Whoever first developed the idea of mobile phones doubling up as portable music players should be sentenced to a punishment of being forced to travel on public transport for several hours a day, each day, until they can no longer endure it without screaming in terror or getting beaten up for having the temerity to go up to someone and suggest that if they don't turn the music down then they run the risk of having their mobile shoved down their throat.
I'd got on the train yesterday evening and managed to find a quietish spot in one of the carriages: it was one of "those" train journeys which seemed to be populated by blokes who'd downed substantially more than a couple of sips of lager and who were shouting and chanting about anything and everything. I presume there'd been some trouble too, since there were plenty of police ready and waiting on the platform as we were pulling into the station at the end of the journey.
Still, in my section of the carriage, we were shielded from most of the noise and whatever else might have been going on.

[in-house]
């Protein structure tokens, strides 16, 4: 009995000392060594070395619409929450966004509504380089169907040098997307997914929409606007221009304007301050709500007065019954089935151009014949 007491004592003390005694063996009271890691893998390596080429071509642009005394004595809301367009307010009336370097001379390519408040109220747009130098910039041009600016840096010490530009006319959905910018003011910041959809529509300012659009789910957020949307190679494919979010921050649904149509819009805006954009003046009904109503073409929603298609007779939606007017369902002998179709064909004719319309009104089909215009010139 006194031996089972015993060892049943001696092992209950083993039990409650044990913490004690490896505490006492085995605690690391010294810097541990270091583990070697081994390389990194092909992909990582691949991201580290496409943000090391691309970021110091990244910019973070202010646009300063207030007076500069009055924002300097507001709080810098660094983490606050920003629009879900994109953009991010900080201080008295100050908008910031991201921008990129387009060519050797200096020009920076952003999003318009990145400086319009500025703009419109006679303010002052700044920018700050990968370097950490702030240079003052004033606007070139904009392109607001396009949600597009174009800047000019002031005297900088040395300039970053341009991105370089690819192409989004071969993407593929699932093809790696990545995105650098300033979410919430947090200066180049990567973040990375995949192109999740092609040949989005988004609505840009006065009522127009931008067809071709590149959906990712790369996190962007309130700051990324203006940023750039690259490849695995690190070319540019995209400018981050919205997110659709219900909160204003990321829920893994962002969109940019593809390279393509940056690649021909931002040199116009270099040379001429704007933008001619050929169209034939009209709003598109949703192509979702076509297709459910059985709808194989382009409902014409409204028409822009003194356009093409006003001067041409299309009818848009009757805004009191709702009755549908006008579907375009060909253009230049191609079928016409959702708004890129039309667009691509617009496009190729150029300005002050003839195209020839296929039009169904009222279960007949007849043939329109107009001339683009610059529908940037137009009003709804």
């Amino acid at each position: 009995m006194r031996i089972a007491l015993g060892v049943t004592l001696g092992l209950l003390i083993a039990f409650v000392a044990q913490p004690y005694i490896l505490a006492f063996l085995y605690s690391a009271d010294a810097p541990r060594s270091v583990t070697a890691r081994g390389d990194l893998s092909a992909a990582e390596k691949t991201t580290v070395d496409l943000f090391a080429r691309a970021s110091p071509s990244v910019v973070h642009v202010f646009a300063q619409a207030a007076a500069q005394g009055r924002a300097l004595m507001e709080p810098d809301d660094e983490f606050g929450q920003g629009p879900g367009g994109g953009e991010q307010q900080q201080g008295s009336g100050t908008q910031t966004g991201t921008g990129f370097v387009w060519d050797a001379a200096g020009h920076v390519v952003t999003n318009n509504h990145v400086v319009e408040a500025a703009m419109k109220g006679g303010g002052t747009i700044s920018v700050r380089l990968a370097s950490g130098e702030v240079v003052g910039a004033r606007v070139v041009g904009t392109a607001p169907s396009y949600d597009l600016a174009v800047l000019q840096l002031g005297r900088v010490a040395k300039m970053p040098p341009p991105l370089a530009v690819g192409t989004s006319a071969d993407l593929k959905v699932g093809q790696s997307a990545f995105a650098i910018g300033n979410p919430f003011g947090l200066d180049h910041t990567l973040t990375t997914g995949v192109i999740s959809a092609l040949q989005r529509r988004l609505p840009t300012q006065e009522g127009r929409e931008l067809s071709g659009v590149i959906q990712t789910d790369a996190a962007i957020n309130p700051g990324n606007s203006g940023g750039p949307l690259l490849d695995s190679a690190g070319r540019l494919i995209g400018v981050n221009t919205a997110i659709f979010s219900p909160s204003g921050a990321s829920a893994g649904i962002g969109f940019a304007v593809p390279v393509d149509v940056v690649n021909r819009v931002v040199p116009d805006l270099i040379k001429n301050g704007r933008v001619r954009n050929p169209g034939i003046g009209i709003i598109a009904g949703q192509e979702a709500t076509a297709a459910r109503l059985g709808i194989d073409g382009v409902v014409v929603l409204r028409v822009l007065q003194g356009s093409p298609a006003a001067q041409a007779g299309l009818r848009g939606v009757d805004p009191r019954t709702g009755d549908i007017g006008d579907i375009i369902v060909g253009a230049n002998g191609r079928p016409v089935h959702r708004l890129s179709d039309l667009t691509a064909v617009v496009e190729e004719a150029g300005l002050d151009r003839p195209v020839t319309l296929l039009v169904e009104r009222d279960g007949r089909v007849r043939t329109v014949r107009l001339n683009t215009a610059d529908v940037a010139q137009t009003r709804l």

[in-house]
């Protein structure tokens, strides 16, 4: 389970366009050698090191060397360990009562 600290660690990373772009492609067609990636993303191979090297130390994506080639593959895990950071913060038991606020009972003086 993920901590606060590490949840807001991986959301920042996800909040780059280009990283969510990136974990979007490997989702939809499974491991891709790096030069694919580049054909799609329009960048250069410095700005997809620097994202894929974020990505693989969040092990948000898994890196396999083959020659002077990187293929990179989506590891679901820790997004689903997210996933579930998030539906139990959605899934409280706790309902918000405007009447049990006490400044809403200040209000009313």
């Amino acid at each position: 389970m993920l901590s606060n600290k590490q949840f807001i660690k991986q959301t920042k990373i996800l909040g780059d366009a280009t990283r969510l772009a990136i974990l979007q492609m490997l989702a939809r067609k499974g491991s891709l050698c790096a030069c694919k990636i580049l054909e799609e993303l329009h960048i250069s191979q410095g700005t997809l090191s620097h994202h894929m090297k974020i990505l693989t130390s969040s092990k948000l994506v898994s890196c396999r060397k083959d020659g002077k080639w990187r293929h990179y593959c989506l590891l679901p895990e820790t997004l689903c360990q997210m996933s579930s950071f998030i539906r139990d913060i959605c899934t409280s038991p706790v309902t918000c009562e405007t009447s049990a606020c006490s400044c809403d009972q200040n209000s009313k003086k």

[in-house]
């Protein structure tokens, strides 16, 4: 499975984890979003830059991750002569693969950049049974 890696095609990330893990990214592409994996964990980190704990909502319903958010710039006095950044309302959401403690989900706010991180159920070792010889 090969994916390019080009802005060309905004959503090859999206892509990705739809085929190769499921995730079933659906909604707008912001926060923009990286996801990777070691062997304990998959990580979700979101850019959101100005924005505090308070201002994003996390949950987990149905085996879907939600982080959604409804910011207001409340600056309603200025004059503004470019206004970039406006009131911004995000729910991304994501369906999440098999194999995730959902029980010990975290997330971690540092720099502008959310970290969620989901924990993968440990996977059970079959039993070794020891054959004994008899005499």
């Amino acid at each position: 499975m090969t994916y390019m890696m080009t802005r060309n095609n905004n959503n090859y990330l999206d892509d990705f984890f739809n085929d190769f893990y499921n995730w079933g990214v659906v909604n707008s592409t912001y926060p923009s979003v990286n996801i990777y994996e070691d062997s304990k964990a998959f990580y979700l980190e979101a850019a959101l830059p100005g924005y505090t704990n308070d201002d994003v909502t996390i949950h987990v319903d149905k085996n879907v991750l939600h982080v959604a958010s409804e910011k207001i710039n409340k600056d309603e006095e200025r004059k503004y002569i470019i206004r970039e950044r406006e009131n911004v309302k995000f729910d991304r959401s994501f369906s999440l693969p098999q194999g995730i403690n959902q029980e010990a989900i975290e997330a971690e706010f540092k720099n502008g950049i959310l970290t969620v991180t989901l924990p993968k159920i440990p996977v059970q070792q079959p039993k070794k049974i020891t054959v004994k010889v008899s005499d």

How annoying, then, that one of the three lads sat at the adjacent table decided to listen to some music on his phone. It was shrill and extremely irritating and I found myself getting wound up rather quickly. After a couple of minutes I spoke up.
Me: Whichever one of you is playing the music, do you mind turning it down please?
Me: Because I've got a headache, I'm really not in the mood for it and it's irritating.
Lad (indignantly): Why don't you go and sit somewhere else then?
Me: Look - I've not even asked you to turn it off, I've politely asked you to turn it down. Please.
Woman opposite me: I second that.
Lad (to his mates): oh, we might as well just turn it off.
Which they did.
Kids today, they've got no respect I thankfully didn't mutter, or even think of - but I did feel annoyed at just how primed for verbal confrontation some people seem to be. I sometimes feel frustrated at the times when I don't speak up in such situations, because of the risk of escalation or confrontation. It just doesn't seem worth it.
Still, the three lads were getting off at the same station as me and I wondered if they were going to come out with some smart comments or similar. The one I'd spoken with, however, waited and said after you, gesturing in front of him without any hint of sarcasm.
I said, no, it's ok, carry on, and let him past, feeling like it had actually been worth speaking up on this occasion.